• Portobello mushrooms 108 mg

  • White mushrooms 105 mg

  • Water cress 60 mg


Zinc can help to improve ear disorders as it is involved in processes that affect all the senses. If an individual ingests excessive amounts of alcohol, caffeine, drugs (especially diuretics) or sugar it is more than likely that a zinc deficiency will develop. Low zinc levels can also cause liver deterioration and diminished functioning of the reproductive organs, immune system and skin.

Highest sources of zinc in milligrams per 100 grams

  • Oysters 78.6 mg

  • Chlorella 71 mg

  • Wheat germ 16.7 mg

  • Beef 12.3 mg

  • Calf's liver 11.9 mg

  • Hemp seeds 11.5 mg

  • Pumpkin and squash seeds 10.3 mg

  • Sesame and watermelon seeds 10.2 mg

  • Bamboo shoots, endives and gourds 9 mg

  • Chervil (herb) 8.8 mg

  • Lamb 8.7 mg

  • Venison 8.6 mg

  • Alfalfa seeds (sprouted), amaranth leaves, Crimini mushrooms, Irish moss and tea 8 mg

  • Crab 7.6 mg

  • Lobster 7.3 mg

  • Agave, basil, beefalo, broccoli, elk, emu, oats, ostrich, spinach and turkey 7 mg

  • Cocoa powder 6.8 mg

  • Asparagus, chicken livers, laver seaweed, mushrooms, parsley and rice bran 5.7 mg

  • Cashew nuts 5.6 mg

  • Pork 5.1 mg

  • Jute (herb), lemon grass, mung beans, Portobello mushrooms, radishes and shiitake mushrooms 5 mg

  • Agar seaweed, butterbur, cauliflower, chicory, Chinese cabbage, chives, coriander, green beans, lentils, lettuce, okra, rocket, spring onions, summer squash, Swiss chard, tomatoes and wasabi (yellow) 3.4 mg

  • Peanuts 3.3 mg

  • Cheddar cheese 3.1 mg

  • Mozzarella cheese 2.9 mg

  • Anchovies and rabbit 2.4 mg

  • Cabbage, cucumber, jalapeno peppers, , kidney beans, navy beans, spirulina and turnip greens 2 mg

  • Mussels 1.6 mg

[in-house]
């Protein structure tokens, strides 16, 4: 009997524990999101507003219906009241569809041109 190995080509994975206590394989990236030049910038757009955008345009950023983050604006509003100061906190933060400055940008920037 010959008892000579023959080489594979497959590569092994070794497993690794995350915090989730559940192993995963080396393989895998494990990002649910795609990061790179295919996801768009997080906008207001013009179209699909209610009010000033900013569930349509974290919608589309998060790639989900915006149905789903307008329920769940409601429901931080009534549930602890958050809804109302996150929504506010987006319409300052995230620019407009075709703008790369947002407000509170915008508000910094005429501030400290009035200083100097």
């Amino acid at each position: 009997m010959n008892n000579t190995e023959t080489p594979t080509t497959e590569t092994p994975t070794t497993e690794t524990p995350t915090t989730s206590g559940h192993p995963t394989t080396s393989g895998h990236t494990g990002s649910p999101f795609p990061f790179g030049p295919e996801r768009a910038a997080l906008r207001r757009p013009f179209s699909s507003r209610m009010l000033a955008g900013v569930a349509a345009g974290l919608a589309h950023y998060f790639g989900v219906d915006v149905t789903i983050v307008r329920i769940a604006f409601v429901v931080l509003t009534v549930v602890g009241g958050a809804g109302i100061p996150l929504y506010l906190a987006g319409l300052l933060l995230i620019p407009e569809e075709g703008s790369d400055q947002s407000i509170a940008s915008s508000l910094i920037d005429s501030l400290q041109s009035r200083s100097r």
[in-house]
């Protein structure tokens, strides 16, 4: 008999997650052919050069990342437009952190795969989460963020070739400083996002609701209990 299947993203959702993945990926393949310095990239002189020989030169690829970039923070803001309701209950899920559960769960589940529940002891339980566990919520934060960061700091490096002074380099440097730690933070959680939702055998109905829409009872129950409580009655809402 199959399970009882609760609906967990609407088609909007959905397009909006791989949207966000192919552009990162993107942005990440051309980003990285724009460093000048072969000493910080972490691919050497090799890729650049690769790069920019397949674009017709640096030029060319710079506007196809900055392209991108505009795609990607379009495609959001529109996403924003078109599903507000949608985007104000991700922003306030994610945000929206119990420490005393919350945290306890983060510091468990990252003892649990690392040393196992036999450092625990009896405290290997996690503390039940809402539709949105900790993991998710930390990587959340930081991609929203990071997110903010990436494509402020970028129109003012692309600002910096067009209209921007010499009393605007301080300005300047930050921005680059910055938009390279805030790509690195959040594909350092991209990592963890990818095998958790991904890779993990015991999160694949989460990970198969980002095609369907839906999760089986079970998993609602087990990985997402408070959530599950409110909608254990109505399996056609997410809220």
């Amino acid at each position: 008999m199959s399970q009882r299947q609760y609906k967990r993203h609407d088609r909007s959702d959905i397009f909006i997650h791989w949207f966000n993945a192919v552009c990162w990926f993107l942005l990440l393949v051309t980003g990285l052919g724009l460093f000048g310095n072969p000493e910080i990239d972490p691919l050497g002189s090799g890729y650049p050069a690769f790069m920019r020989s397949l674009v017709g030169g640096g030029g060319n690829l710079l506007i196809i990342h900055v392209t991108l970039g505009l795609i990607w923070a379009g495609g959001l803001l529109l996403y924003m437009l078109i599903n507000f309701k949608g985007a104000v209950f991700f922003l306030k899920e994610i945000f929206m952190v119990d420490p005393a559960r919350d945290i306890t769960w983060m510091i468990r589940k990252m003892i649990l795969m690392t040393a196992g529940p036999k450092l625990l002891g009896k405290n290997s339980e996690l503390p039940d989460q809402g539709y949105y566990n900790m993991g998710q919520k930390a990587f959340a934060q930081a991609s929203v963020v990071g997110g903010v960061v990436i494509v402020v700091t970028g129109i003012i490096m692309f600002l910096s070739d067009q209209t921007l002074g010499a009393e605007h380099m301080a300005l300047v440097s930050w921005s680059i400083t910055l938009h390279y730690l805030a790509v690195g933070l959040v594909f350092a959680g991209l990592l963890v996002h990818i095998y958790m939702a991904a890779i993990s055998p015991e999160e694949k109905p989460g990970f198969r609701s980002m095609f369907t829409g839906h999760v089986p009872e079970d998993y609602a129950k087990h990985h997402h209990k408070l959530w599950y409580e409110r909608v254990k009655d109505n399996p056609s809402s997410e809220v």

• Arrowroot, artichokes (globe), beetroot, bell peppers, black eyed peas, borage, broad beans, Brussel sprouts, butter beans, cabbage, carrots, celery, chilli peppers, courgettes, dandelion greens, garlic, horseradish, kale, kelp, mustard greens, peas, pinto beans, potatoes, pumpkin, turnips, Swede, sweet potato, tomatoes (red),  wakame (seaweed), watercress and winged beans 1.2 mg


Hyssop: Hot decoction vapours of hyssop are often used as a natural remedy for tinnitus. For a decoction, 1 tsp. herb should be boiled with 1 cup water then use a towel over the head and the bowl of tea to breathe in the vapours. Then this liquid can be drunk when its cooled once or twice a day.

Mullein oil, oregano oil or garlic oil drops in the ear are two specific treatments for earache due to accumulated fluid, especially related to allergies or microbial infections.

A cotton swab dipped in a calendula (marigold), goldenseal, and witch hazel tea and applied to the outer ear is useful in treating swimmer's ear. Swimmer's ear is associated typically with pus and moisture in the outer ear canal. Witch hazel helps dry up the secretions, while goldenseal and calendula fight infection.

"Nature cures not the physician..." Hippocrates 460 BC